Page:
Author archives: Rosa García-Verdugo

Image of Rosa García-Verdugo

Rosa studied Biochemistry at University of Oviedo and, after working for a while in immunology at the Center for Biological Research (CIB) and another brief period of systems biology at the Center for Genomic Regulation (CRG), she eventually got her PhD in systems neurobiology at the Max-Planck-Institute of Neurobiology in Munich. Her research deals with neuronal plasticity in mouse visual cortex and big 2-photon microscopes.

Epstein-Barr virus linked to multiple sclerosis

Epstein-Barr virus linked to multiple sclerosis

BiomedicineMedicine

By Rosa García-Verdugo

Multiple sclerosis (MS) is a debilitating autoimmune condition whereby neurons lose their myelin sheath leading to impaired neural transmission, neural degeneration and motor symptoms. Multiple factors have been considered to influence its development, like vitamin D, but now, a couple of studies have shown that the Epstein-Barr virus (EBV) is linked to multiple sclerosis. You […]

Healing from the skin: the first topical gene therapy is out

Healing from the skin: the first topical gene therapy is out

BiomedicineGenetics

By Rosa García-Verdugo

One of the biggest difficulties of bringing new therapeutic methods into clinical practice is targeted delivery. A recent study shows the potential of using a gel for topical gene therapy. Recessive dystrophic epidermolysis bullosa is a genetic disease that affects proper skin formation. The affected people have an extremely fragile skin, which often suffers from […]

Proteins can also act as brain messengers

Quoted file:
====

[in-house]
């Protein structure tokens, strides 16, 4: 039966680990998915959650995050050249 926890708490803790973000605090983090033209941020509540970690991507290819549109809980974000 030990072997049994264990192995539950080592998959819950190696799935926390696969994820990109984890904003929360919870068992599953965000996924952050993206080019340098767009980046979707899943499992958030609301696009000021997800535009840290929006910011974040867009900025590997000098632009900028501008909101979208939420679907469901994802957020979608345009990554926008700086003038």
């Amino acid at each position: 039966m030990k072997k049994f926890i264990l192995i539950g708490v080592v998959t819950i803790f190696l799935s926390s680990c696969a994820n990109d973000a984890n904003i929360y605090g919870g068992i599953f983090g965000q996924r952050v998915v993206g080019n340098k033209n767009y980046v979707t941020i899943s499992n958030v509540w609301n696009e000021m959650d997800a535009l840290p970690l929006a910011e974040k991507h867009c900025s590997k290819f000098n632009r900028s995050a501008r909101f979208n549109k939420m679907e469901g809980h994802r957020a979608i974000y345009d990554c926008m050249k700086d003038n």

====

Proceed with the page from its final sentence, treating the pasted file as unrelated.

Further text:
Proteins can also act as brain messengers

Molecular biologyNeuroscience

By Rosa García-Verdugo

Brain cells communicate through neurotransmitters like glutamate or dopamine, the substances we got used to reading about when learning about brain function. However, it seems this is not the only way neurons can communicate. A new study suggests that certain proteins can act as brain messengers in the brain. Previously, only pathological proteins like tau […]

An ancient stress-related mechanism helps worms keep their cool

An ancient stress-related mechanism helps worms keep their cool

BiomedicineMolecular biology

By Rosa García-Verdugo

How an organism can sense and cope with warming temperatures is key for survival, particularly under current global warming trends. The importance of this subject was recognized by 2021’s Nobel prize in Physiology & Medicine awarded to work on TRP channels, key mammalian peripheral heat sensors. Endotherms -such as mammals and birds – maintain their […]

AI can predict Alzheimer’s risk from brain scans

AI can predict Alzheimer’s risk from brain scans

Computer scienceNeurobiologyNeuroscience

By Rosa García-Verdugo

Since humans are not very good at predicting the future, even if the help of a magic ball, scientists have developed a new system based on artificial intelligence to help us predict the future risk of suffering from Alzheimer’s disease by analysing certain parameters in brain scans. The research, recently published in the journal Diagnostics […]